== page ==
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Forecast accuracy is a common and helpful overall measure. However, it only provides the degree of closeness of your forecast to your actual sales. Forecast Value Added adds visibility into individual sources that contributed to the forecast. With Forecast Value Added, you can understand the impact of each input on the forecast, and whether or not they improved it.
“In essence, what we’re doing is starting with a ‘naïve’ forecast”, says Eric Wilson, Director of Demand Planning and S&OP (Sales and Operations Planning) at Tempur Sealy International, the world’s largest bedding provider. “And every time we touch that forecast or process, we measure if we’ve improved or detracted from the baseline forecast. You’re determining how each step impacts the forecasting of the product.”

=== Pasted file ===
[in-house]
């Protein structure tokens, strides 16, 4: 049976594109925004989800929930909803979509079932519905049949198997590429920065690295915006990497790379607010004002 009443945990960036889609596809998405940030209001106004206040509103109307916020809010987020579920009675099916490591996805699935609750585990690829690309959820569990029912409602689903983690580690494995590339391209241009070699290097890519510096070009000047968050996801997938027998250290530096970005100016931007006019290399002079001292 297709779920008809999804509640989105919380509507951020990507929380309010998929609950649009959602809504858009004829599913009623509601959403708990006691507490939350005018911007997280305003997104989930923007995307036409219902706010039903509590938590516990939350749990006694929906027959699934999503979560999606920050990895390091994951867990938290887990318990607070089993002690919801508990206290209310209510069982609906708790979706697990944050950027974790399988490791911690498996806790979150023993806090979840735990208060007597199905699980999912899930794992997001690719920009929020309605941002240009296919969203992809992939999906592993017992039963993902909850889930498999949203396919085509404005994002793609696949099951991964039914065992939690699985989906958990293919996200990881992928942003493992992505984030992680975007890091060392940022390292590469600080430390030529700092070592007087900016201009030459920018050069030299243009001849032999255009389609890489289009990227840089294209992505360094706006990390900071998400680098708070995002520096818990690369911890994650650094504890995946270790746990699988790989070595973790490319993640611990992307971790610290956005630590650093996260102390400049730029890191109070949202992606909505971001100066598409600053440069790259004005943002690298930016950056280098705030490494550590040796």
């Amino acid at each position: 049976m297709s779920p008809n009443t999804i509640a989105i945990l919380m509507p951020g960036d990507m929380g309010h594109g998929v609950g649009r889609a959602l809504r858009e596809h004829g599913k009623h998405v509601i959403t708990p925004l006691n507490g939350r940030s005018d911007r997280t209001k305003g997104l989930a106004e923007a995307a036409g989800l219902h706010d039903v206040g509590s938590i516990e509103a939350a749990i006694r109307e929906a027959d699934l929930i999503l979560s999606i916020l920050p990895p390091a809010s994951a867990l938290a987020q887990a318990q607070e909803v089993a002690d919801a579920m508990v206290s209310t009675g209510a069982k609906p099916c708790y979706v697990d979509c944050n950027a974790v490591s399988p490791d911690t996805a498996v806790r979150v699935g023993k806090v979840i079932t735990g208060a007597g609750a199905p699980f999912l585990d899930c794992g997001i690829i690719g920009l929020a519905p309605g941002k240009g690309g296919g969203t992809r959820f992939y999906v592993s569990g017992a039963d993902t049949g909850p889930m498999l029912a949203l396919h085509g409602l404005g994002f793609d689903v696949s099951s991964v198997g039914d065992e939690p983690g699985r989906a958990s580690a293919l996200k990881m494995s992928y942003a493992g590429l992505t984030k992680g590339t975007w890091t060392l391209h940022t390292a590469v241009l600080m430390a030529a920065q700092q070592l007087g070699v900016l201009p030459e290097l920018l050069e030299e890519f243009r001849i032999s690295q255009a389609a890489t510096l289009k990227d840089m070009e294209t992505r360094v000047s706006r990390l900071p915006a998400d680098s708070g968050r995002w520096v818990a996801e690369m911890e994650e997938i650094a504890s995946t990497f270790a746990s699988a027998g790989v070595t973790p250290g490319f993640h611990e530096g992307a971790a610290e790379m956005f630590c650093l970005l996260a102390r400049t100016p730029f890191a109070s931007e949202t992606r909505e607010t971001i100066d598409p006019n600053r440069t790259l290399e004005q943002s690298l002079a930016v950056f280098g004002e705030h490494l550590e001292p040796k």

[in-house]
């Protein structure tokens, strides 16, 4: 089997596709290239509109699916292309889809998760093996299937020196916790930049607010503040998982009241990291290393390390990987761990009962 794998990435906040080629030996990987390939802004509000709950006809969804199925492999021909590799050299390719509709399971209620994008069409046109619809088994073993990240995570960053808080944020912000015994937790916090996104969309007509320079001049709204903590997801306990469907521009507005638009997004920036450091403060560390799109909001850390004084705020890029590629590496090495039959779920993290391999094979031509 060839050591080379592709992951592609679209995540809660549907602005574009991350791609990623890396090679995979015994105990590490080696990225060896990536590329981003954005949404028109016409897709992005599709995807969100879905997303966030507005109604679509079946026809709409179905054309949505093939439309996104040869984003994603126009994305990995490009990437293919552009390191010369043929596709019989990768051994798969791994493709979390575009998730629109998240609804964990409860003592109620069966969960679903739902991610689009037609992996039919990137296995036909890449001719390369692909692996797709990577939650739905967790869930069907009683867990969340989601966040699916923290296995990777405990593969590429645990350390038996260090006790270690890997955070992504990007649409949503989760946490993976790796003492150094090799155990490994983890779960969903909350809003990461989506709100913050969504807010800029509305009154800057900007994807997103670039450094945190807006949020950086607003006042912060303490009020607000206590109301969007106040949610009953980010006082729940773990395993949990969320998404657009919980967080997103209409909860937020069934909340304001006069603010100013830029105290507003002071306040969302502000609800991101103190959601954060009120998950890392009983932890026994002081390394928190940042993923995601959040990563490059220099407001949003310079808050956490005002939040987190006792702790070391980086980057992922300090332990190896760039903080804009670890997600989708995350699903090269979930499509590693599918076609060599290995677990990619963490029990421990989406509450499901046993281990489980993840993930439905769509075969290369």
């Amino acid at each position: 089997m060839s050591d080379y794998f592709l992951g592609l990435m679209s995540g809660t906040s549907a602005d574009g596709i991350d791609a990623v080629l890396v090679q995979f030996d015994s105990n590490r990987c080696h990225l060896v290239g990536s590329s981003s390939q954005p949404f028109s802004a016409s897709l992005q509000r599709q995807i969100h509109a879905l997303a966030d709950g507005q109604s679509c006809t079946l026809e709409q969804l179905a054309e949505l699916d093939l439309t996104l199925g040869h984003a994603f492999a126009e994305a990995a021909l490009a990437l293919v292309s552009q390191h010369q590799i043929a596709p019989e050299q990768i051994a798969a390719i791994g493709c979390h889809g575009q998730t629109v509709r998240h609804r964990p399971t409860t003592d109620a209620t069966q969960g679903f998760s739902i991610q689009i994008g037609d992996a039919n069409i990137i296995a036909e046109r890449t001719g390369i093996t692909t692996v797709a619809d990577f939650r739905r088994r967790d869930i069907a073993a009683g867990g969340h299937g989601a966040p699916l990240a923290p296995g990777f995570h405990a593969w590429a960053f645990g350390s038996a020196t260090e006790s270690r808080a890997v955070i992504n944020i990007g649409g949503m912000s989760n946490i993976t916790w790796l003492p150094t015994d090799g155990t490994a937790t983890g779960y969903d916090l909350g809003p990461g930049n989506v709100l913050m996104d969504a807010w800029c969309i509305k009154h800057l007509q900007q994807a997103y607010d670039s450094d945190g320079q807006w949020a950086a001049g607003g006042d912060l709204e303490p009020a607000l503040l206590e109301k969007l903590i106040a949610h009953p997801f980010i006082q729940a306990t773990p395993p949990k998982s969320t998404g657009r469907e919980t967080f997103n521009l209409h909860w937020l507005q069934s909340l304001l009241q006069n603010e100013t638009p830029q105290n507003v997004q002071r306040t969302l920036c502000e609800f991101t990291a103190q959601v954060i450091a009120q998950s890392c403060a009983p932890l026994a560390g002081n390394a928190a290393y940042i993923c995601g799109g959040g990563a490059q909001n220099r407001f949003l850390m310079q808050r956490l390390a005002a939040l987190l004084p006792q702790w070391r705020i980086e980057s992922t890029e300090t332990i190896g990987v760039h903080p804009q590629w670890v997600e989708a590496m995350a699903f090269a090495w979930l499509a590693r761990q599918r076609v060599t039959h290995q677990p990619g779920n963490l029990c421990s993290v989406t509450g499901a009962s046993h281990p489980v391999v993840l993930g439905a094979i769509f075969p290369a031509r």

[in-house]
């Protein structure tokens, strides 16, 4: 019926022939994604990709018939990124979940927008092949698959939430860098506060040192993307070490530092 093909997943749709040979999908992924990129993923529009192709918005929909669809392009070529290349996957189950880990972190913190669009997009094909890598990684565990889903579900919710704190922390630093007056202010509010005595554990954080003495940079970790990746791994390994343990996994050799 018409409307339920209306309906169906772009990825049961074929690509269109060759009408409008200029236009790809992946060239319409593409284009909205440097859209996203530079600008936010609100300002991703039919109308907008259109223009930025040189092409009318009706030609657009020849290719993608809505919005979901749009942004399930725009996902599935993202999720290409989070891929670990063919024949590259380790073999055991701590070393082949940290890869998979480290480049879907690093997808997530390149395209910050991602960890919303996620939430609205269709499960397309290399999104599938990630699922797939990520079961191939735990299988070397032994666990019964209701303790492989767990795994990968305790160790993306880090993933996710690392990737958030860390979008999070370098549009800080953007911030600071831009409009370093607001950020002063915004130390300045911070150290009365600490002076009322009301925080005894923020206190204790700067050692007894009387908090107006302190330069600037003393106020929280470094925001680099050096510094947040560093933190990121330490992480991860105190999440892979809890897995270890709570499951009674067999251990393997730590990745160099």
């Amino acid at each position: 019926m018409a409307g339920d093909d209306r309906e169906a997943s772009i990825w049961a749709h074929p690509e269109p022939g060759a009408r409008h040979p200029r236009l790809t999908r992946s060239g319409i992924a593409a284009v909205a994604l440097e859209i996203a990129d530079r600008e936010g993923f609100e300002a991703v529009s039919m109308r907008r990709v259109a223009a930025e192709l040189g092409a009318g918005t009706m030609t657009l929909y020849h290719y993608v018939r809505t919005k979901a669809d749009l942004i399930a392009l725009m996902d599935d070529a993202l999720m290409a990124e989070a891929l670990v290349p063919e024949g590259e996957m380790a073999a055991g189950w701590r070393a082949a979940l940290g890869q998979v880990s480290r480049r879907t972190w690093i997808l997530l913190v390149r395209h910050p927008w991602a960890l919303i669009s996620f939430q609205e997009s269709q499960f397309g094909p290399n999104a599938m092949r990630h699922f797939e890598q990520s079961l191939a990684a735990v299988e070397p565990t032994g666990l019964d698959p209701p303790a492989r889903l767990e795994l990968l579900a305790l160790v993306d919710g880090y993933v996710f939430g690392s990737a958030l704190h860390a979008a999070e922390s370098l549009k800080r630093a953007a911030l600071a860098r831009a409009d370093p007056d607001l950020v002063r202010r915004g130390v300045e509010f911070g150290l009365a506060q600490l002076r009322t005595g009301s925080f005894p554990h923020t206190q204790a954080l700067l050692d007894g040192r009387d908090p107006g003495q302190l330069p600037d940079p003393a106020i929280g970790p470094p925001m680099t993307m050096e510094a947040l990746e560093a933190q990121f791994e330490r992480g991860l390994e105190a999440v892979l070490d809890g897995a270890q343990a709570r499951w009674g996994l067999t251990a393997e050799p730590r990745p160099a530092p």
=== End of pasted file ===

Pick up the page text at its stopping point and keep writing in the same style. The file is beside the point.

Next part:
To figure out if inputs were improving their demand forecasts, Tempur Sealy turned to Forecast Value Added. The inputs include things like promotion planning, marketing, sales, POS real-time data, and econometric modeling. Their goal was to determine which combination of inputs results in the soundest forecast.
Improving Forecast Value Added can be facilitated by tools that collect and analyze relevant data and integrate it into the planning process. ToolsGroup’s Demand Collaboration Hub is a web-based consensus forecasting platform that brings together demand and forecast data from multiple sources. It supports external sources such as partners, retailers, distributors, and suppliers and internal contributors like marketing and sales. Making changes to the baseline forecast can fine-tune market knowledge for smarter planning. Reduced forecast error and variability via Forecast Value Added can have a big impact on inventory and costs for an organization.
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